Purely for interests' sake I'm posting this reply. I've done Van Zyl's last month (May) with a group of bikers on an organized adventure bike trip with a brand-new LC 79 V6 single cab as back-up. This was my 3rd year of doing this trip and we thoroughly enjoyed it. Obviously, it is much more doable on a bike, e.g. from Van Zyl's camp over the pass to the Jan Joubert memorial at the bottom of the pass to Marienfluss takes about 2 hours (at most). Our back-up vehicle kept pace (the driver was alone in the vehicle) and was not far behind the bikes, but the driver has done this trip numerous times and not one mishap. He also managed without road building along the route.
    Last edited by Fred.Knoetze; 2024/06/10 at 03:40 PM.

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    Default Re: Van Zyl's Pass in new standard 2l biturbo Amarok/Ford double cab May 2024

    Quote Originally Posted by ortelius View Post
    "Will I do it again?.......Never. Did I enjoy the challenge? Yes.....thoroughly."

    This statement is epic! I never did Van Zyl's (and probably never will, having to rely on hired vehicles), but I can so really relate to that statement about some other stretches that we took in Africa.
    Driving Van Zyl's Pass with a rental car shouldn't be a problem if the rental company is OK with it.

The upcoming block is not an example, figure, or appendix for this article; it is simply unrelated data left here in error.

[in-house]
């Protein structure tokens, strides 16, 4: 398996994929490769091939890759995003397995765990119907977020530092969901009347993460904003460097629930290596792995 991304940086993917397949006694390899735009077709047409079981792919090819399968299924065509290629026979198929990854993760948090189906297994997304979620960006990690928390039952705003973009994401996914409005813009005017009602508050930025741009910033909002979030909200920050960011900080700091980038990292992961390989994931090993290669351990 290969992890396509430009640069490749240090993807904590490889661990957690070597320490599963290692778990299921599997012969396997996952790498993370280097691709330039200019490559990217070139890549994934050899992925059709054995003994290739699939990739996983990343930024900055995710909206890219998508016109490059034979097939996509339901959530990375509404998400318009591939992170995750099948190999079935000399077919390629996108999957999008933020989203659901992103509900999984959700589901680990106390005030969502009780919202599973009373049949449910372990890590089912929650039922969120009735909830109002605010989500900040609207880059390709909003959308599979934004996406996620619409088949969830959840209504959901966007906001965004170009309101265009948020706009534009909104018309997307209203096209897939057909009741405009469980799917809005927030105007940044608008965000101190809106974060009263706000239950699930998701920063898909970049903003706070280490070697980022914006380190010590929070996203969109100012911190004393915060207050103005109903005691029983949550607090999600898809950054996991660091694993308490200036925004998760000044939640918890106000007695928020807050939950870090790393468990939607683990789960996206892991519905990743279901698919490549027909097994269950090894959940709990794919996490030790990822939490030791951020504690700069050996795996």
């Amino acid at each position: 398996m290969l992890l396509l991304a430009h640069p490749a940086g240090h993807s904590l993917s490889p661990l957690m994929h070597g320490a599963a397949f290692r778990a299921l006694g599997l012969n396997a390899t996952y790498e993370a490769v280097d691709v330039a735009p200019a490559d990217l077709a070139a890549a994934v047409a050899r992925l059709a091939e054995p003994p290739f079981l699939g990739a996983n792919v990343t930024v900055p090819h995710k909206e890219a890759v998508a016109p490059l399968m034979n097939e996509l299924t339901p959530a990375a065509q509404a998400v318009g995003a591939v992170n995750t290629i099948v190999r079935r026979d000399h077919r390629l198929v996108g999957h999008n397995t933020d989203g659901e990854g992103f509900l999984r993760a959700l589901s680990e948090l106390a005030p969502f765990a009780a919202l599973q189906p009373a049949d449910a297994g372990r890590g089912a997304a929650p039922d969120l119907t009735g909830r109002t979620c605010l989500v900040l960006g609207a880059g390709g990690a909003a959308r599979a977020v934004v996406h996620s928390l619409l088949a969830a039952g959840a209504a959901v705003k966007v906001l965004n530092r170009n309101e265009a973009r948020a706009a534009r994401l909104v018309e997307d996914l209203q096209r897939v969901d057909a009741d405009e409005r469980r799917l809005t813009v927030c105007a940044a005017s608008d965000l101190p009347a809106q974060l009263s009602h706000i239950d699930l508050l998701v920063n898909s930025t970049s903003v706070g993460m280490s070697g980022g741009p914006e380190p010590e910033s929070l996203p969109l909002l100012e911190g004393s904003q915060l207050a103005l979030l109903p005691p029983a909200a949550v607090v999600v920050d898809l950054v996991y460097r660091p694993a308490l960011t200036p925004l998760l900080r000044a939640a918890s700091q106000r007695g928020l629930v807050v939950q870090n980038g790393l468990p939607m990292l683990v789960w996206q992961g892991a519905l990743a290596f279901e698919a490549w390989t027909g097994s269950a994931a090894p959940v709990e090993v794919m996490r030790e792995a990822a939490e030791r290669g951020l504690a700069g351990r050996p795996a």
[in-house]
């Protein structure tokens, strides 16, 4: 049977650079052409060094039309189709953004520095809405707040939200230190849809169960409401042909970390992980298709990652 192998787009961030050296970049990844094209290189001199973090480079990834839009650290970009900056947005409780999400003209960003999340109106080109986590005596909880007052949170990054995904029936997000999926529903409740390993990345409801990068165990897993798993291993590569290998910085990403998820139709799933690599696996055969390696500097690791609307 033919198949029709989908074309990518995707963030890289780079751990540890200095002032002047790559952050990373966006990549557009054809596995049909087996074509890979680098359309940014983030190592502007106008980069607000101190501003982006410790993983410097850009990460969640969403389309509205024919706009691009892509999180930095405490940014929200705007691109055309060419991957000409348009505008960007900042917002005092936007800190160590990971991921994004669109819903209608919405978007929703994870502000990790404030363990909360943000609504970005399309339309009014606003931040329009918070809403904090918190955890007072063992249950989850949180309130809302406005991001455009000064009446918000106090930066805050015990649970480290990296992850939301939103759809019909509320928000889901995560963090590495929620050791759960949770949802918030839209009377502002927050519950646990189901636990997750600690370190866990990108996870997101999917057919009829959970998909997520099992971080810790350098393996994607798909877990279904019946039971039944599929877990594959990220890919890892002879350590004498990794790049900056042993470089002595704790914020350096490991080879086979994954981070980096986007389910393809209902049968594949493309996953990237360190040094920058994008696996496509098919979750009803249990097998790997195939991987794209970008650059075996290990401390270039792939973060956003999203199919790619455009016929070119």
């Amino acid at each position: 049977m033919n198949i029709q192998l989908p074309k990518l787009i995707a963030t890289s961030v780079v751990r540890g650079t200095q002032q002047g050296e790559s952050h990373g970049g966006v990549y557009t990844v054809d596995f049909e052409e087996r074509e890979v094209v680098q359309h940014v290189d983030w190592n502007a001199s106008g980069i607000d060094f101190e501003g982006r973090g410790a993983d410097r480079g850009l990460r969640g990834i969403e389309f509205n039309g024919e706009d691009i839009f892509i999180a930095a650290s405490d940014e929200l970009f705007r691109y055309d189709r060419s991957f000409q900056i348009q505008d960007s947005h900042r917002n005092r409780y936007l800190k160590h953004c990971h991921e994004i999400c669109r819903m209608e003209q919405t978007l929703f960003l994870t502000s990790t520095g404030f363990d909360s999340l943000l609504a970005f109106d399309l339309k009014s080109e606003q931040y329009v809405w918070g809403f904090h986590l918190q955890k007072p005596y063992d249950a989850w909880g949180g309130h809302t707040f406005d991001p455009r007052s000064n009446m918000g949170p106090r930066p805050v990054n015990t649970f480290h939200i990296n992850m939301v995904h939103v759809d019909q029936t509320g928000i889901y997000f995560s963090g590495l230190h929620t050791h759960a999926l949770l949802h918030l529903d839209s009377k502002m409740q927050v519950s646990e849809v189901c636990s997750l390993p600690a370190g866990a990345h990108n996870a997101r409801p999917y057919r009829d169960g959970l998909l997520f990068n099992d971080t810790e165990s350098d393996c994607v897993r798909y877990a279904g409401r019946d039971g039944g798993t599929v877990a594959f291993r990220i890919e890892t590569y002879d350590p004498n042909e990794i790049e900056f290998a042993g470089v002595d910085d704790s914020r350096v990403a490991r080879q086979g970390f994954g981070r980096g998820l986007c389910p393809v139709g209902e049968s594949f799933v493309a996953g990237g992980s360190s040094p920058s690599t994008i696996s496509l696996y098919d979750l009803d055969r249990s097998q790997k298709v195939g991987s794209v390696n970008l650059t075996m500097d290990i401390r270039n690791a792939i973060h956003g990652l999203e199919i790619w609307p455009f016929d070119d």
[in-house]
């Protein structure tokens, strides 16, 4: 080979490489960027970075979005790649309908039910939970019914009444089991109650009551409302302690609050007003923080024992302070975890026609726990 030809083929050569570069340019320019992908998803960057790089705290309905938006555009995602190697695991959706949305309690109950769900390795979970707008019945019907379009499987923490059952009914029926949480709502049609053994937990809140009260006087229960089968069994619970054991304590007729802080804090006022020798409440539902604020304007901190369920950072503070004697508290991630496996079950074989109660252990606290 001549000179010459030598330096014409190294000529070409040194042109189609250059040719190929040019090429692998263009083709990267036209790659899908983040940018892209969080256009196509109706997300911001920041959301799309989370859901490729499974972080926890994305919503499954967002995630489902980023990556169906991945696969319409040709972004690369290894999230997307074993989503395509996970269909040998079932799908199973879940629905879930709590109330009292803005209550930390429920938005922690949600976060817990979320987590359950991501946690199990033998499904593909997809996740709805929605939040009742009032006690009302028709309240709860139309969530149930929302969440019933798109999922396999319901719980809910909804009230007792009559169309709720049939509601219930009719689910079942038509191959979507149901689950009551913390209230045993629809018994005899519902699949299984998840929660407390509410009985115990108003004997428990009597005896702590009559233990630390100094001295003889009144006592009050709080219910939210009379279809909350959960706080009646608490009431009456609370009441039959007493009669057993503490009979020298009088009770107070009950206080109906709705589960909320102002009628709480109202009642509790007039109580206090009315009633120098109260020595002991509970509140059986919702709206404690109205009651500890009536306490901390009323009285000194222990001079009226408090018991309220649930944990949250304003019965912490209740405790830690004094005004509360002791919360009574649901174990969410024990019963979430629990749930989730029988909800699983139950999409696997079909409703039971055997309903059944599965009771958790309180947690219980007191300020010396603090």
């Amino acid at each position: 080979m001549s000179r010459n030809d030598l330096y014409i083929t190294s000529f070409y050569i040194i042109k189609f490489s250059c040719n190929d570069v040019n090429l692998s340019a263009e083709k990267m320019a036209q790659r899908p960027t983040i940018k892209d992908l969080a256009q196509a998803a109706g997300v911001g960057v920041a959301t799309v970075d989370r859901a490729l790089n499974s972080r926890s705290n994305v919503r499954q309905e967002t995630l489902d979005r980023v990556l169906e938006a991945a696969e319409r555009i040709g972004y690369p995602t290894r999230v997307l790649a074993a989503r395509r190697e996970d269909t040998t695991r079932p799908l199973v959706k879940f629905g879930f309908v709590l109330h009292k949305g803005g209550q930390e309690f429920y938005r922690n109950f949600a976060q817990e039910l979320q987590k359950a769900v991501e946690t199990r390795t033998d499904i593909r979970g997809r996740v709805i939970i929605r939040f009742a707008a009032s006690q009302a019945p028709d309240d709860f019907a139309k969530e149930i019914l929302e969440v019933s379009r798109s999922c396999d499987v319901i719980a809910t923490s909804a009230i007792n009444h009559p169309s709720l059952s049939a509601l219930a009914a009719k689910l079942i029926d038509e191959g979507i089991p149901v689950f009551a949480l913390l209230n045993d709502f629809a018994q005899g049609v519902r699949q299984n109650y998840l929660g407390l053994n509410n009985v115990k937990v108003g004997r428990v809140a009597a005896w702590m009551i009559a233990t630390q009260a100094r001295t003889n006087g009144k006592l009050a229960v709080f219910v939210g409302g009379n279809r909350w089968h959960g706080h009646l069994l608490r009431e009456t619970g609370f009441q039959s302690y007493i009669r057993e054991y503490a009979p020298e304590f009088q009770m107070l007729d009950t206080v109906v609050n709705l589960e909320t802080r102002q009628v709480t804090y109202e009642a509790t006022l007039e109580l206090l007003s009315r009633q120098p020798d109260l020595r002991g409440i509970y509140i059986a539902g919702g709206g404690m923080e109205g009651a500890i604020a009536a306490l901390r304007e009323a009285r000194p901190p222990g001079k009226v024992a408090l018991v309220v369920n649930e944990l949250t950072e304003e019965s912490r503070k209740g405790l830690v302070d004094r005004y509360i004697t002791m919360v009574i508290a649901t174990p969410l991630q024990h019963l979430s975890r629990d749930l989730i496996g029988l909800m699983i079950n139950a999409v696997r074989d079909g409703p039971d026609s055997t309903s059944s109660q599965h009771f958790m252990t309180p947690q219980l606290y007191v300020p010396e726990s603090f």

But you have to realize that recovering a rental car from there is difficult and very expensive.
    Our rental company, Bushlore, gave us permission but advised to take a Landcruiser instead of the Hi-lux.
    However, we have used the Hi-lux (with rooftop tent) every time we drove it,
    but we moved the spare-wheel (from under the body) to the roof-rack above the cabin to give us more ground clearance.

    The first time we did the pass was with the incredible help from an SA couple whom we contacted through this forum and met at the campsite before the pass.
    To be honest: without them, we probably wouldn't have made it.
    It still is one of the best experiences of my life: when we were driving through the Marienfluss north to Camp Syncro,
    there were two thunderstorms on each side (east and west) with heavy rain while we were driving in the sunshine.
    The rain eventually reached the Marienfluss which was a very unique situation.

    After that first time we did it four more times, hoping we would meet more travelers at the campsite;
    however, that turned out to be wishful thinking, so we had to do it solo those four times.
    We took our time to analyze each difficult stretch and rebuild it if necessary.
    And even took some extra time to shoot video with my drone :-)